Childhood obesity and environmental chemicals

Michele La Merrill, Linda S. Birnbaum

Research output: Contribution to journalArticlepeer-review

123 Scopus citations


Childhood and adolescent rates of obesity and overweight are continuing to increase in much of the world. Risk factors such as diet composition, excess caloric intake, decreased exercise, genetics, and the built environment are active areas of etiologic research. The obesogen hypothesis, which postulates that prenatal and perinatal chemical exposure can contribute to risk of childhood and adolescent obesity, remains relatively underexamined. This review surveys numerous classes of chemicals for which this hypothesis has been explored. We focus on human data where they exist and also discuss the findings of rodent and cell culture studies. Organochlorine chemicals as well as several classes of chemicals that are peroxisome proliferator-activated receptor agonists are identified as possible risk factors for obesity. Recommendations for future epidemiologic and experimental research on the chemical origins of obesity are also given.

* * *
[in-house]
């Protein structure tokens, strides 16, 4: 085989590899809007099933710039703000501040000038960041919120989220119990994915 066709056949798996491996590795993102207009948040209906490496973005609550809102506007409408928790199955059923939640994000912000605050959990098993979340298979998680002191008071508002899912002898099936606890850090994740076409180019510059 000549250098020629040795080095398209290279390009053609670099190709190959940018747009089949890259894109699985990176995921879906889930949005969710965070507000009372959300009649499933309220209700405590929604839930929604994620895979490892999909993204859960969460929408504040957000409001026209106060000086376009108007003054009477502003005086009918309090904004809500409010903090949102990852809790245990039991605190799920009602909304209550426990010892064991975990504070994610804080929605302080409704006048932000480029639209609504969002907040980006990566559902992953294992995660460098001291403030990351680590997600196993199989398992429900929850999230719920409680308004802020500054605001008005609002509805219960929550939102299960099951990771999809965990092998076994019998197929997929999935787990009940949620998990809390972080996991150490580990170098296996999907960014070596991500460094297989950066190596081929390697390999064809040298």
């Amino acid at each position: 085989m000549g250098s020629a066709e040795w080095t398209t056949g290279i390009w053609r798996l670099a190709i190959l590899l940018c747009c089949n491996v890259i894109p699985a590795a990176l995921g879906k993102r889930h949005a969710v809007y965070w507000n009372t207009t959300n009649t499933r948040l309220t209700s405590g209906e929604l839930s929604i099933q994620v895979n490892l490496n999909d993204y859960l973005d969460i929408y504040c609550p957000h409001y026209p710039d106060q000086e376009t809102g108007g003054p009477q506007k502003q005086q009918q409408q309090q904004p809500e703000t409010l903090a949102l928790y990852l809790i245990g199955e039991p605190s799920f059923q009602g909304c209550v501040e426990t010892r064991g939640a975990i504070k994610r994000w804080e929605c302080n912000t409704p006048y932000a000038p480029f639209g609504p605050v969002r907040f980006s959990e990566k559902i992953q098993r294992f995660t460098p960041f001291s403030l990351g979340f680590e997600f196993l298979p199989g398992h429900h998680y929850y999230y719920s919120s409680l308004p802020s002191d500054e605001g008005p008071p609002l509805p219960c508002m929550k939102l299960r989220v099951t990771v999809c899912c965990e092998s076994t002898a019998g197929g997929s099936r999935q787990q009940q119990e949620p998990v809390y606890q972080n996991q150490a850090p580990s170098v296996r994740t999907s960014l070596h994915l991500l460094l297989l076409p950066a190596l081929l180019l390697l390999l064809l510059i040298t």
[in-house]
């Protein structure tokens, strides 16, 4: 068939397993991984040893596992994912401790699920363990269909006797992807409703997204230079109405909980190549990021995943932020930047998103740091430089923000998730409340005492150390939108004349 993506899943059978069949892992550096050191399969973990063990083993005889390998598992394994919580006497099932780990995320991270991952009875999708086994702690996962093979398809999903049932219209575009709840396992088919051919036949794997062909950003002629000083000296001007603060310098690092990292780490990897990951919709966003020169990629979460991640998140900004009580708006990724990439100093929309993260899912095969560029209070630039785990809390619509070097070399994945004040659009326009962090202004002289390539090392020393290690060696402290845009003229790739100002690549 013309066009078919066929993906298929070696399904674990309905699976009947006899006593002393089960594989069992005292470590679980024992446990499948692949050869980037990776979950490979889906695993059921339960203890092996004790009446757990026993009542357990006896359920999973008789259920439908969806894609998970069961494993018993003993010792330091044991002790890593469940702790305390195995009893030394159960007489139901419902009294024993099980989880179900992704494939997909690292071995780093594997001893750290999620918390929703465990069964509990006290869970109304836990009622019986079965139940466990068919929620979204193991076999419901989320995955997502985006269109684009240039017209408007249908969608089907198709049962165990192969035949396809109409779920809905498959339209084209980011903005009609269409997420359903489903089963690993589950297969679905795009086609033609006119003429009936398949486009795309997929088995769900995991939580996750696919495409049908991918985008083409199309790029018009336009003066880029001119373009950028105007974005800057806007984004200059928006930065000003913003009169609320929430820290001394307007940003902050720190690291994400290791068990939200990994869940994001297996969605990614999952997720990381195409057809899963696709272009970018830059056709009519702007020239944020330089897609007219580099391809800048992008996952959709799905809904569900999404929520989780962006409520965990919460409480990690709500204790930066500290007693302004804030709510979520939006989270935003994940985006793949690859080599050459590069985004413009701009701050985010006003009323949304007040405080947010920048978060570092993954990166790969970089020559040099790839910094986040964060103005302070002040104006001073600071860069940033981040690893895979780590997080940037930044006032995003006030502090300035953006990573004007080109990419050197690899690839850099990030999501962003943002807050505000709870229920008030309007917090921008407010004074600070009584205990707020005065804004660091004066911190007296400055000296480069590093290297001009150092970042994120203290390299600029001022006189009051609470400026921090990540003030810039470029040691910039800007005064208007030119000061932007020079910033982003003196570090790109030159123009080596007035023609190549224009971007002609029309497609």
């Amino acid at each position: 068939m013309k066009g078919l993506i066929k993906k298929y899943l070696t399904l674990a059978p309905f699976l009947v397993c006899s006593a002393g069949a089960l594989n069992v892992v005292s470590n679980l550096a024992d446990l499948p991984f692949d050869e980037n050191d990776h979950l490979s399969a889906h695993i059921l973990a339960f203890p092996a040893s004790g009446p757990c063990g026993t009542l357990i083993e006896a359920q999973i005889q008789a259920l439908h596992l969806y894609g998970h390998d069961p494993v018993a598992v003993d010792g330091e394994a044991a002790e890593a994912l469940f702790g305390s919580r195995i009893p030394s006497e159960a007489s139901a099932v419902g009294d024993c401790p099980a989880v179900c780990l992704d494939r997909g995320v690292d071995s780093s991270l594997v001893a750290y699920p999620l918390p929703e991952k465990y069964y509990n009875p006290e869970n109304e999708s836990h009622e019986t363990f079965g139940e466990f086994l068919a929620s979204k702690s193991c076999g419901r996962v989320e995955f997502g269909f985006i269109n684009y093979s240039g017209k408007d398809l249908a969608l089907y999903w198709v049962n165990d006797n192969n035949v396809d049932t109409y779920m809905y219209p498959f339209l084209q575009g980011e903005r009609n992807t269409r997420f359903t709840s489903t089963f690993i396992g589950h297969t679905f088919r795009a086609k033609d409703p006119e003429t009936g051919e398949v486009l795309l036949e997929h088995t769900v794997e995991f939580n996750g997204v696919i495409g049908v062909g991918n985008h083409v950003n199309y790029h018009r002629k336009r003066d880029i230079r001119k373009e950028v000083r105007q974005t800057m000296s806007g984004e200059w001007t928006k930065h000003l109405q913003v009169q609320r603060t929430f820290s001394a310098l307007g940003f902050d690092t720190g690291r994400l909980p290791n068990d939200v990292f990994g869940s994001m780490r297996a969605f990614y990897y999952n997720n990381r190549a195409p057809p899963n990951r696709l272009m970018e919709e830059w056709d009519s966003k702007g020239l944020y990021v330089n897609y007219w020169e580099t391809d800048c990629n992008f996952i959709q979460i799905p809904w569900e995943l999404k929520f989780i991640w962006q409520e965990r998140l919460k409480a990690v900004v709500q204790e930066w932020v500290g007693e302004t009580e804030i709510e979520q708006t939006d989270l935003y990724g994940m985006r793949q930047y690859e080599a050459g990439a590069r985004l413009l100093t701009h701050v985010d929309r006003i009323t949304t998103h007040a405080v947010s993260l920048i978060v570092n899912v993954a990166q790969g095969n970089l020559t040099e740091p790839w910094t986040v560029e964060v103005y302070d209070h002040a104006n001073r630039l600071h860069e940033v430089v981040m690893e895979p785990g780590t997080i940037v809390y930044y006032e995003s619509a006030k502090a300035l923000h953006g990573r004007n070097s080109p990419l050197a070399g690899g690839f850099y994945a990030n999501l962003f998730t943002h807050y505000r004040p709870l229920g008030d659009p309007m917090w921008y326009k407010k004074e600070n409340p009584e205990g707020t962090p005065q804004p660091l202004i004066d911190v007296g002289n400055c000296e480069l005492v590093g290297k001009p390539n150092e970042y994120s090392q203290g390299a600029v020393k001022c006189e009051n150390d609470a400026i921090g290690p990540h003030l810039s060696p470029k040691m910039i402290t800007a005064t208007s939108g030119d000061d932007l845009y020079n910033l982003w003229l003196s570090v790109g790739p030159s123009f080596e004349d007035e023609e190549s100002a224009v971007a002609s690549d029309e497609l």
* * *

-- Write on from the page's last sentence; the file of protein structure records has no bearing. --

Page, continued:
Original languageEnglish (US)
Pages (from-to)22-48
Number of pages27
JournalMount Sinai Journal of Medicine
Issue number1
StatePublished - Jan 1 2011
Externally publishedYes


  • environmental exposure
  • growth and development
  • obesity

ASJC Scopus subject areas

  • Medicine(all)


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